You can officially claim autonomous commercial drones for your 2021 bingo card.
On Friday, Massachusetts-based industrial drone developer American Robotics announced it had received approval from the Federal Aviation Administration (FAA) to operate its fully-automated “Scout” drones without any humans on-site.
It’s the first waiver of its kind, as the FAA has previously approved the use of autonomous commercial drones exclusively under the condition that human observers be present along the flight path — or that risk of collision be mitigated through otherwise hyper-strict limitations. Advocates of drone technology say those restrictions have long held the industry back.
“Decades worth of promise and projection are finally coming to fruition,” CEO and co-founder of American Robotics Reese Mozer said in a press release.
“With this set of approvals, American Robotics can begin safely operating our automated Scout platform for the benefit of the energy, infrastructure, agriculture, and security market verticals, helping unlock the projected $100 billion commercial drone market.”
With this FAA approval, American Robotics is ushering in a new era of widespread automated drone operations, and can begin safely operating its automated Scout platform for the benefit of the energy, infrastructure, agriculture, and security market verticals.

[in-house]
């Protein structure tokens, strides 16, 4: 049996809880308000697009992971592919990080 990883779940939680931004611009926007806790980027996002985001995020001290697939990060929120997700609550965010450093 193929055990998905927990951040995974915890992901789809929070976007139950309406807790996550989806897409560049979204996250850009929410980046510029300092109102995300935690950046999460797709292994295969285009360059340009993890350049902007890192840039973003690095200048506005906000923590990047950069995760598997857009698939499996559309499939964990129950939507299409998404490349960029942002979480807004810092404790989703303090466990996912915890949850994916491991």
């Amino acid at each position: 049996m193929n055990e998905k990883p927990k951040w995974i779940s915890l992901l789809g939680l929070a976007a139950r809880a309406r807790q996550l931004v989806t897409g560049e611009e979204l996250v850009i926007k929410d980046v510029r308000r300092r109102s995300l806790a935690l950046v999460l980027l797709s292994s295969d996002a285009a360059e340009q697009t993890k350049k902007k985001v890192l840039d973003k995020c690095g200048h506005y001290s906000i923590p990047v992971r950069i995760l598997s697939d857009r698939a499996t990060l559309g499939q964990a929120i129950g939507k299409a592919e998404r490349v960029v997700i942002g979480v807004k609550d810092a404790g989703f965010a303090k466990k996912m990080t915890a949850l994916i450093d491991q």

— American Robotics (@amerobotics) January 16, 2021
Although company operations will be limited to low altitudes in rural areas across American Robotics’ properties in Massachusetts, Kansas, and Nevada, the regulatory development promises big things for the future of uncrewed aerial vehicles.
Per American Robotics, the Scout system (tested over four years with FAA oversight) is equipped with “acoustic Detect-and-Avoid technology,” designed so Scout drones will always maintain a safe distance from other aircraft. Safety checks are still required to be performed by a human through a remote web portal before every flight — and a “layered, redundant system of safety” is in place to address other concerns (presumably including the possibility of a robot uprising.)
“We are very grateful for the FAA’s willingness to work closely with American Robotics over the past four years on this precedent-setting authorization,” Mozer added in the press release.
You can see Scout in action in American Robotics’ weirdly jazzy sizzle reel: